Wage raise under debate

By Pankaj Adhikari Source:Global Times Published: 2015-2-5 17:38:01

Hike to $10.10 would benefit 16.5 million workers

With the jobless rate falling, a smaller deficit and cheaper fuel, there is growing pressure from both workers and politicians on the federal government to raise the minimum wage across the country.

President Barack Obama recently expressed concern over the issue. "If we want to keep fighting to raise the minimum wage, I need supporters like you, who won't quit, standing by my side and making your voice heard," the president said in his state-of-the-union address on January 20.

The country has "risen from recession freer to write our own future than any other nations on Earth," said the president.

At present the US ranks 13th in the world with the current federal minimum wage standing at $7.25 per hour. A full-time minimum wage employee earns just $15,080 annually, putting them barely above the poverty threshold for a single person, which stood at $11,945 in 2012.

For a single wage-earner for a family of four, where the poverty line is $22,283, the minimum wage would leave them well short of the funds needed for even a barebones existence.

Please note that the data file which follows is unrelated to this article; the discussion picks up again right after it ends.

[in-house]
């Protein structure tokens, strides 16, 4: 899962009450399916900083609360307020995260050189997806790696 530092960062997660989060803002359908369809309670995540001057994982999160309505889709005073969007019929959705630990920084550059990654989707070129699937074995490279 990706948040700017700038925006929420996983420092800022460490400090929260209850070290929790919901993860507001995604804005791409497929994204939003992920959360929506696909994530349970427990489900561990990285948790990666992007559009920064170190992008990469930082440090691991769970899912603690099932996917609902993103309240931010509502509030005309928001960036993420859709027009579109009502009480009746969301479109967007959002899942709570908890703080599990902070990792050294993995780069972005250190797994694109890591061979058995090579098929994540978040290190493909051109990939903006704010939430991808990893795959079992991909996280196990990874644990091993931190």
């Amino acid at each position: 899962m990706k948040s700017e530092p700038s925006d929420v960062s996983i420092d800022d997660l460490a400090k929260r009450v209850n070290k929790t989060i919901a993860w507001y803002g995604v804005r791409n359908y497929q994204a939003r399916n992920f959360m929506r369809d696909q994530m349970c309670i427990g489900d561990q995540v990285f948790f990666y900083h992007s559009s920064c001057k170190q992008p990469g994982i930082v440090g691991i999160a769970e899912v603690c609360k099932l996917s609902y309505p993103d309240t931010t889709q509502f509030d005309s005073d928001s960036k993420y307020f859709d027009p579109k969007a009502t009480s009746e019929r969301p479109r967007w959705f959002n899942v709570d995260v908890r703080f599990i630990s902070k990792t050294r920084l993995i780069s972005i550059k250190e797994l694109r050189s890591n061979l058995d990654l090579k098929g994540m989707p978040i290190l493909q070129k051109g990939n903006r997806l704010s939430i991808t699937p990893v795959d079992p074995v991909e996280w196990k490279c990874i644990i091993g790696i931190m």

Suparno Chaudhuri, a digital marketing strategist based in New York, told the Global Times, "The necessity of a government-set minimum wage may be debatable, but it's a fact that it prevents many employers from paying their employees immorally. Many employers take advantage of the present loopholes in the system, which needs to be stopped."

An employee with The Q Restaurant in Boston, who requested not to be named, said to Global Times: "Low-wage workers know they have to enhance their skills to escape low-wage jobs, but long hours and multiple jobs make skill-building and education nearly impossible. Federal government must find ways to raise the minimum wage."

Low-wage workers always put considerable effort into maximizing paid hours with multiple jobs, limiting their own time to search for better jobs and learn new skills, said Chaudhuri.

The Congressional Budget Office (CBO) estimated in 2014 that raising the minimum wage to $10.10 and indexing it to inflation would increase the wages of 16.5 million workers in 2016, while raising it to $9 without indexing would affect 7.6 million.

Melissa Chu, a daily wage earner at a private farm in West Caldwell, New Jersey, said to the Global Times: "Policy-makers should focus on improving the conditions of low-wage work rather than expecting workers to move out of this labor market on their own."

She added, "A minimum wage not only guarantees bare subsistence and preserves efficiency, but also provides for education, medical requirements and some level of comfort. Payment of wages below the minimum wage rate amounts to forced labor."

Washington DC and 22 states, including California, have raised their minimum wages above the federal minimum, the New York Times reported.

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